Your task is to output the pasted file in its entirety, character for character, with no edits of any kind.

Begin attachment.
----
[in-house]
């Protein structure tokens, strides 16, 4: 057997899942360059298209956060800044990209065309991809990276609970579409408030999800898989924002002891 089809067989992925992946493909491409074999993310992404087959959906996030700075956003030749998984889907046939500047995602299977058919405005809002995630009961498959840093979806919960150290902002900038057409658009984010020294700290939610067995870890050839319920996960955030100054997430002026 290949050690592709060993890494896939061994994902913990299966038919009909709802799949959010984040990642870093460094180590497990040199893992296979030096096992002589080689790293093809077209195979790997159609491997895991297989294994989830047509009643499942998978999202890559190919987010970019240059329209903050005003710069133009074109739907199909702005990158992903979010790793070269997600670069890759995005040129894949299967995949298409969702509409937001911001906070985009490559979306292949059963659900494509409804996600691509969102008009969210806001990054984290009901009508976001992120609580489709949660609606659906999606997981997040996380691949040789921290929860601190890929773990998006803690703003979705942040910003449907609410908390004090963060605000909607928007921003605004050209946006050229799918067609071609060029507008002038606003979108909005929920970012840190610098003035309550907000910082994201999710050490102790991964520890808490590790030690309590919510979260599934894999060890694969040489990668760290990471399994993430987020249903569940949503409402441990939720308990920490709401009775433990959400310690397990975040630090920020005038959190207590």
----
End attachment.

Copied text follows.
[in-house]
């Protein structure tokens, strides 16, 4: 057997899942360059298209956060800044990209065309991809990276609970579409408030999800898989924002002891 089809067989992925992946493909491409074999993310992404087959959906996030700075956003030749998984889907046939500047995602299977058919405005809002995630009961498959840093979806919960150290902002900038057409658009984010020294700290939610067995870890050839319920996960955030100054997430002026 290949050690592709060993890494896939061994994902913990299966038919009909709802799949959010984040990642870093460094180590497990040199893992296979030096096992002589080689790293093809077209195979790997159609491997895991297989294994989830047509009643499942998978999202890559190919987010970019240059329209903050005003710069133009074109739907199909702005990158992903979010790793070269997600670069890759995005040129894949299967995949298409969702509409937001911001906070985009490559979306292949059963659900494509409804996600691509969102008009969210806001990054984290009901009508976001992120609580489709949660609606659906999606997981997040996380691949040789921290929860601190890929773990998006803690703003979705942040910003449907609410908390004090963060605000909607928007921003605004050209946006050229799918067609071609060029507008002038606003979108909005929920970012840190610098003035309550907000910082994201999710050490102790991964520890808490590790030690309590919510979260599934894999060890694969040489990668760290990471399994993430987020249903569940949503409402441990939720308990920490709401009775433990959400310690397990975040630090920020005038959190207590």